Manchester professor unearths stories behind famous images of 1960s Manchester and Salford

Professor Penny Tinkler has jointly led a project to discover the stories behind Shirley Baker’s famous images of everyday life in Manchester and Salford during the slum clearances of the 1960s and 1970s.

Pioneering British photographer Shirley Baker is thought to have been the only woman practicing street photography in Britain during the post-war era. Her photography showed people going about their everyday lives - women in back yards, and children playing on the streets or even among the rubble of demolished streets. They are now part of a major exhibition taking place at Manchester Art Gallery.

Professor of Sociology and History Penny Tinkler has worked with exhibition curator Anna Douglas to collect the stories behind the photographs. She has been interviewing people who lived and played in the inner city streets that Baker photographed, and some of her interviewees have even been able to spot themselves in Baker’s images.

These stories will be archived in the City Library, and some have been used to make an audio guide to accompany the exhibition.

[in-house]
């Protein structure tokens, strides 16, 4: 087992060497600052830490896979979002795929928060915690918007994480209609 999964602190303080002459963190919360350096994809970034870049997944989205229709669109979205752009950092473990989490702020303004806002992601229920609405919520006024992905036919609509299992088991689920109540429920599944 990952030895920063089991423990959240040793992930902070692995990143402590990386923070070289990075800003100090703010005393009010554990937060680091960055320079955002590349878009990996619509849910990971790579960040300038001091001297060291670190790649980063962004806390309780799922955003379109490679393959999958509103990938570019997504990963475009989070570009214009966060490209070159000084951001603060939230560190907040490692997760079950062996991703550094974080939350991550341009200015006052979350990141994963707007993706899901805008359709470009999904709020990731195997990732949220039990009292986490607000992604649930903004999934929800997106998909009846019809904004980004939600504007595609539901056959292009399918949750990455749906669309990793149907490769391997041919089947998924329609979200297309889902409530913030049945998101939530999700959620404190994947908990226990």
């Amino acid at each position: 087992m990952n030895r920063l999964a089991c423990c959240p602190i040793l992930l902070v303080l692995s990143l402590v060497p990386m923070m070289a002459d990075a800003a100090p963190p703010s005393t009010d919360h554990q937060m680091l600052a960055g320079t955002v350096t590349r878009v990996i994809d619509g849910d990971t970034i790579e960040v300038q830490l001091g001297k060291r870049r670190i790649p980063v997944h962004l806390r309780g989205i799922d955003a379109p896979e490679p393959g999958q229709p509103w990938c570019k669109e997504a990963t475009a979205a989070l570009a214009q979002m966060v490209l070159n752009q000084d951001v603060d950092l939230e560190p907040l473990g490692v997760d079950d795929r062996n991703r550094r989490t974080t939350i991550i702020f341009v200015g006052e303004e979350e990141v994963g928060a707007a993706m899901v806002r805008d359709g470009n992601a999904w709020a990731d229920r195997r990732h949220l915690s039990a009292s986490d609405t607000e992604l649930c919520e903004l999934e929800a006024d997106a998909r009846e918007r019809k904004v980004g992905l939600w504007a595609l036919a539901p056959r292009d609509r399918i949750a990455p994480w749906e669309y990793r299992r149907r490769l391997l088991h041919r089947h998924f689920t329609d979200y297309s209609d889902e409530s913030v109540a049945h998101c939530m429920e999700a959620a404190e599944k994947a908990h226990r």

Collecting these life stories is a way of helping people better understand the lives depicted in Baker’s photos, and of making the histories of people from disadvantaged communities more visible. The stories people told us were fascinating, funny, moving and sometimes startling, judged by today’s standards.
Professor Penny Tinkler

“Some interviewees recalled that their broken bones, burns and mild concussion from playing in derelict houses were treated lightly by parents - this was not neglect, but part of a culture of robustness that was essential for surviving and finding pleasure amidst poverty.”

“Community was at the heart of everyday life and interviewees had intense memories of the importance of friends and neighbours. The bull-dozing of these so-called slums was remembered in diverse ways. For some it represented an unwarranted destruction of place and community. Others recalled excitement at the new possibilities afforded by living in high rise flats and the novelty of having an inside toilet.”

Visitors to the exhibition can tell their own stories this weekend in a special recording booth. The ‘Record your memories’ booth, funded by the Heritage Lottery Fund, is at the gallery on Saturday and Sunday from 10am-5pm. People with memories of Manchester and Salford in the 60s and 70s are encouraged to drop in and add their story to the archive.

The exhibition continues to 28 August - visit for more information.

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